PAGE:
Movie Review: Brooklyn
PG-13 | 111 min
Director: John Crowley
Writers: Nick Hornby (screenplay), Colm Tóibín (novel)
Stars: Saoirse Ronan, Emory Cohen, Domhnall Gleeson
by Jason Koenigsberg
For the most part, the majority of Brooklyn feels like Oscar bait, one of those films put on this Earth to sweep the BAFTA’s and win or at least earn several Academy Awards. That being said, that does not mean that it is by any means a bad picture, in fact it is often exquisite. Director John Crowley has some exceptional scene composition throughout allowing moments on screen to speak volumes without any dialogue, and his framing of the actors is very well done. The dialogue itself it also good with a script by Nick Hornby, known mostly for writing his novels from the male point of view on love and relationships with High Fidelity and About a Boy, it was very interesting to see him pen a screenplay not based on one of his novels and with a woman at the center of the story.
The opening shot is a dark street in Ireland with a misty drizzle coming down over some streetlights as if to say that we are starting off in the dark and that our main character Eilis Lacey (played by Saorise Ronan) is in the dark but hints that soon, that will all change. The early scenes in Ireland are basically about a young woman wanting more out of life and she gets a chance to move to America.
Brooklyn tries to capture the immigrant experience from the previous century and has scenes on Ellis Island that are reminiscent of the iconic moments from The Godfather Part II (1974), however it takes place many years after Vito Andolini of Corleone came to America. It was very clever how they revealed the year the story was in by characters talking about seeing the movie The Quiet Man which takes place in Ireland and was released in 1952.
One of the aspects that stood out the most in Brooklyn is the color scheme. The scenes in Ireland are deliberately photographed as being drab with muted greens, browns and yellows. When we finally see red, it is a bright crimson colored coat worn by a woman that helps our main character during her journey to America. Once she arrives in New York City and settles at a boarding house in Brooklyn the colors become much brighter and there are more vibrant greens and blues. This color scheme continues throughout the film with shades of green being a predominant color in a lot of scenes and red standing out because it is sparsely used.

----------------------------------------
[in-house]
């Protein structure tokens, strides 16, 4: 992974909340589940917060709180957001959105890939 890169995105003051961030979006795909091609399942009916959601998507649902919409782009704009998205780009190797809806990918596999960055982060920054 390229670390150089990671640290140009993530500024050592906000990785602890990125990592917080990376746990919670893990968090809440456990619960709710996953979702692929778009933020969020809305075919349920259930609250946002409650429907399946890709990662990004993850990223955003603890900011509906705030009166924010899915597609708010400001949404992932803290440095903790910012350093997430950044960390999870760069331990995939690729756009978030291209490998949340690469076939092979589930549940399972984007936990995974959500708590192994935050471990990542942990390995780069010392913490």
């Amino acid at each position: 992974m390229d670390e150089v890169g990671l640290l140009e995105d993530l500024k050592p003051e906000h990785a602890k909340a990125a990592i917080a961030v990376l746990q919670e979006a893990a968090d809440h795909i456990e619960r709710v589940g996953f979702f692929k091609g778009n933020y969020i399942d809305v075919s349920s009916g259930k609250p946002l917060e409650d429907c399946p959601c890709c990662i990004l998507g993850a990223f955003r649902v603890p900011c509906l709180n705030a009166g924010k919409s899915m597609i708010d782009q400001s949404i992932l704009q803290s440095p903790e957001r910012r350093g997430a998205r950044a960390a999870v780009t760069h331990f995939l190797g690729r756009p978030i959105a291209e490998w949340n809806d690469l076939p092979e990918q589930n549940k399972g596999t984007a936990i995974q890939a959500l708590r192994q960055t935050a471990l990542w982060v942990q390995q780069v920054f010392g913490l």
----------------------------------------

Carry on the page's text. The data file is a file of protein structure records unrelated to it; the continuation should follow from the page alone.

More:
Trouble occurs in the second act when a family emergency strikes and Eilis has to decide whether to stay in Brooklyn where she has started to make a nice life for herself, or go back to Ireland. Not revealing any plot points but this is where her character becomes much more three dimensional and easy to relate to because it is written and acted in such a mature fashion.
Brooklyn is also an ode to the working class, the immigrants that came to this country and built the bridges, tunnels and skyscrapers of New York City and how immigration made us the country we are today. Also notable was how it dealt with homesickness and the always reliable Jim Broadbent has a great small role as a warm and accommodating Irish priest who emigrated to America and explains that homesickness is like any other illness, it eventually gets passed on to someone else and goes away. The film does move at a snails pace and it can be predictable at times but overall Brooklyn is worth the price of admission.
Ultimately,Brooklyn is a story about the passion of the heart and the confusion that love can cause when you are pulled in different directions across an ocean. It is a love story from the female perspective but it is intelligently written, directed and acted. Saoirse Ronan does a very good job with her character making a slow transition from a timid Irish girl to a more confident American young woman. The change is gradual throughout the course of the film with clues from her hair, make-up and costumes, but Ronan’s acting and mannerisms really make her character come to life. Despite its slow editing and predictable story Brooklyn features some award worthy aspects and has more than enough good qualities to warrant a recommendation.